High Court to state: Our ruling on gas can wait

Issue rooted in a June 23 cabinet decision to maintain 540 billion cubic meters of natural gas at home.

By
September 15, 2013 22:29
2 minute read.
The Tamar gas processing rig off the coast of Israel

The Tamar gas processing rig off the coast of Israel 370. (photo credit: Noble Energy)

 
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With the High Court of Justice on Sunday rejecting a state petition – practically begging the court to hold the originally scheduled hearing on its game-changing gas policy, this week instead of the postponed date of October 20 – the government and the judiciary engaged in a rare public battle over whose time was more important.

Back on August 5, the state had agreed to the handing down of an interim order against its gas export policy by the High Court, freezing the policy until the court rules whether the Knesset and not just the government should decide how much natural gas Israel should export.

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But the state had requested that the court expedite that decision so that the developers can begin to extract the gas and the country can start to benefit from the resource.

The court had ordered that the panel of justices for the case would be broadened from the standard three, showing the case’s importance, and not long after, scheduled the next hearing for September 17.

Recently the court threw the state a curve ball, postponing the September 17 hearing until October 20, with no real explanation.

But what happened next was the extremely rare part.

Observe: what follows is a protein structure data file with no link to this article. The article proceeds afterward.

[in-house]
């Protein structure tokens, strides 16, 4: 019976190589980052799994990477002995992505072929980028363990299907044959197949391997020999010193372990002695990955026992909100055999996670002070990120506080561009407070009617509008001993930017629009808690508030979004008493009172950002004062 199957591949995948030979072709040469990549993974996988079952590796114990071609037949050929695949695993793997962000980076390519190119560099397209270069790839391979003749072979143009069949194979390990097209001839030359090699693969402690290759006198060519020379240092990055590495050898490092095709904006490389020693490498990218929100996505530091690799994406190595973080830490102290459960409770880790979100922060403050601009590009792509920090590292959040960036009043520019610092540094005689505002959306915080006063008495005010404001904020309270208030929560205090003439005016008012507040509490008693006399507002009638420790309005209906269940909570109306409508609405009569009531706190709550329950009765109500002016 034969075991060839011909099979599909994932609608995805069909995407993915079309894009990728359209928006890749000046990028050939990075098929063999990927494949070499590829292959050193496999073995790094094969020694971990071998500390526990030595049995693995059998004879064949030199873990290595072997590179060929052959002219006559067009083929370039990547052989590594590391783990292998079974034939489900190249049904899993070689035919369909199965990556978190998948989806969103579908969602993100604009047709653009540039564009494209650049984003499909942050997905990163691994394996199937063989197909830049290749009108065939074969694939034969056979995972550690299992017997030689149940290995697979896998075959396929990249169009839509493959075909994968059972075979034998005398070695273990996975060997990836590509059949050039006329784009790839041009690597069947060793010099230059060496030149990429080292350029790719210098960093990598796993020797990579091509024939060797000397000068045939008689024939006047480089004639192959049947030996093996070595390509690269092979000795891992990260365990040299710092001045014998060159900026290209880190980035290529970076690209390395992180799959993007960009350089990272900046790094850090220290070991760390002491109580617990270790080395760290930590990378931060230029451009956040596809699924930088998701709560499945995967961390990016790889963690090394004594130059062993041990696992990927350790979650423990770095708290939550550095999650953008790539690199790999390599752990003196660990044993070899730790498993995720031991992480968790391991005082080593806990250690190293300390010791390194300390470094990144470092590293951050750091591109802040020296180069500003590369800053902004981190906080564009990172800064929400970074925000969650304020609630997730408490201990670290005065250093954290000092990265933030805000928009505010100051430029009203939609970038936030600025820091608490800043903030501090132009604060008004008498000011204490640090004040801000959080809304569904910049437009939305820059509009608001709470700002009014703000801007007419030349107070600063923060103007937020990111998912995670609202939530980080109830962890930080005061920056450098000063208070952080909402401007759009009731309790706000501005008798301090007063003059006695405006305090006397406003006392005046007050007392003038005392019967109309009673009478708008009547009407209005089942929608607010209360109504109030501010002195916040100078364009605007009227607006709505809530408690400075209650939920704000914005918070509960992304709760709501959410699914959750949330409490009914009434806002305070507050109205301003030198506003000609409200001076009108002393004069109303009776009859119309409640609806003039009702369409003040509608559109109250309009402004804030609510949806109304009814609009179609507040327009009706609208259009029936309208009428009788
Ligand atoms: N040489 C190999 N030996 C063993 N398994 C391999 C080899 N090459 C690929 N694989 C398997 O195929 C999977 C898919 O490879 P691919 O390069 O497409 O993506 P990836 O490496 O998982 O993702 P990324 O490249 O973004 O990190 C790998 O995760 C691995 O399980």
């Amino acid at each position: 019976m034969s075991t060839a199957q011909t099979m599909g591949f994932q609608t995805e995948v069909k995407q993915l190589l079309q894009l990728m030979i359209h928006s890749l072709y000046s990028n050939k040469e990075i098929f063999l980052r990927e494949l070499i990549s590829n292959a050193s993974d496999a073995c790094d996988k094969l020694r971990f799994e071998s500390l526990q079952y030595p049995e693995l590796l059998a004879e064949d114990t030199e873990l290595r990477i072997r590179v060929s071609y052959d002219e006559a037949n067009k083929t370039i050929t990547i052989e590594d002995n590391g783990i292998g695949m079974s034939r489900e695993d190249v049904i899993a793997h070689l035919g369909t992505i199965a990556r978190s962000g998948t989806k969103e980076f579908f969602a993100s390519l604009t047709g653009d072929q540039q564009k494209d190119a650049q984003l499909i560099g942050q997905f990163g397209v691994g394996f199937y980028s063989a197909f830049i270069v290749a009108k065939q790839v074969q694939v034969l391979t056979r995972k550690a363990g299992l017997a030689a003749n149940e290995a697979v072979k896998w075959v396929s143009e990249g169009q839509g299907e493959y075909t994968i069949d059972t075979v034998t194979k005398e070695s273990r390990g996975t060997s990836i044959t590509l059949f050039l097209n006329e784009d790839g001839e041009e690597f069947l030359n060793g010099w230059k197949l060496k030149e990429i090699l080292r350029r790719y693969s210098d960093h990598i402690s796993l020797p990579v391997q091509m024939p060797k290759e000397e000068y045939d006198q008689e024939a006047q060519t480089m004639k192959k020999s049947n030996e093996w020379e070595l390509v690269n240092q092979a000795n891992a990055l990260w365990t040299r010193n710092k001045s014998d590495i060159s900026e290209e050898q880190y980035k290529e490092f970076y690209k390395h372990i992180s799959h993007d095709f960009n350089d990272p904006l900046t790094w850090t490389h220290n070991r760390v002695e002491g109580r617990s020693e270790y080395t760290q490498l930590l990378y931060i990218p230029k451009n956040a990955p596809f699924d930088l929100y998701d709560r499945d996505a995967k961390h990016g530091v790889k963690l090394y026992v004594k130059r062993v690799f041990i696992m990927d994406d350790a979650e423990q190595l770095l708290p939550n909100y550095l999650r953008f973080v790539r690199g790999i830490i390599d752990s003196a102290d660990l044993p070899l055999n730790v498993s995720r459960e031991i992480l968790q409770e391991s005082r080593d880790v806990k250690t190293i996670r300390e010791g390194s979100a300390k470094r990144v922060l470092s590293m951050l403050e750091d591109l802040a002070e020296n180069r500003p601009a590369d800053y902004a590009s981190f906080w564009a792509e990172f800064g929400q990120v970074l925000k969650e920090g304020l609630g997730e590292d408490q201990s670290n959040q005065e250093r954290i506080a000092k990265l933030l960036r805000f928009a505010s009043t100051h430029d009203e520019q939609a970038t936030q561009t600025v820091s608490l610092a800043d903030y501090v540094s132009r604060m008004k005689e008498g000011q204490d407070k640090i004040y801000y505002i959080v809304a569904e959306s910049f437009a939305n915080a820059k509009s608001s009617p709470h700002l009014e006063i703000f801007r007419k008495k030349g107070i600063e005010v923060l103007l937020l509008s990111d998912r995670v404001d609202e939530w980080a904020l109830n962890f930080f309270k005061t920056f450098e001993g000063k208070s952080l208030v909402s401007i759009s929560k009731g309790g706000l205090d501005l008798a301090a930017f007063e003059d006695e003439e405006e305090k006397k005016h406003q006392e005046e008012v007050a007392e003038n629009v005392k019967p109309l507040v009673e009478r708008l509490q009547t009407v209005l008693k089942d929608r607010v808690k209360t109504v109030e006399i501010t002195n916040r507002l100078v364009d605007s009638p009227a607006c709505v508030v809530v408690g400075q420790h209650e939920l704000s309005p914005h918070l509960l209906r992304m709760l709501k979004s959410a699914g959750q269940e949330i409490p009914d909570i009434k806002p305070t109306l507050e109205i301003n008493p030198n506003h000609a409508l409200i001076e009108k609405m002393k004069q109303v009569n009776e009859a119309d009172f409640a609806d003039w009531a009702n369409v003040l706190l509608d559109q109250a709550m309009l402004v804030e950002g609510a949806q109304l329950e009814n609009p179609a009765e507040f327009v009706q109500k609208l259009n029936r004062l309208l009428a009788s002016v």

The state, just last week, filed a rare formal motion, essentially imploring the court to hear the issues this week as originally scheduled, professing the profound transformative impact of the new policy and the need to start it immediately, as well as citing numerous precedents for expediting a case.



In an atypical bare-knuckles clash, the court shot back with no sympathy whatsoever, stating basically that there were lots of other important cases on the calendar too, that the courts are very busy and that this case and the government could wait like everyone else until after the Jewish holidays had concluded (plus a few weeks).

The issue is rooted in a June 23 cabinet decision to maintain 540 billion cubic meters of natural gas at home – thereby limiting exports to 40 percent of the country’s estimated reserves.

The decision caused an immediate public outcry and opposition politicians, including Labor Party chairwoman Shelly Yacimovich, petitioned the High Court against the government’s action. MKs that signed the petition included Economic Affairs Committee chairman Avishay Braverman (Labor), MK Moshe Gafni (United Torah Judaism) and MK Reuven Rivlin (Likud Beytenu).

Following the August 5 decision, Yacimovich said she was pleased with the government’s consenting to the expanded High Court discussion on the issue.

“The government’s agreement to an expanded discussion demonstrates an understanding, even if late, that this subject is too significant and critical to be behind closed doors without public discussion,” Yacimovich said. “It would be good if the prime minister would decide already now to bring the issue to the Knesset for an in-depth public discussion.”

Sharon Udasin contributed to this story.

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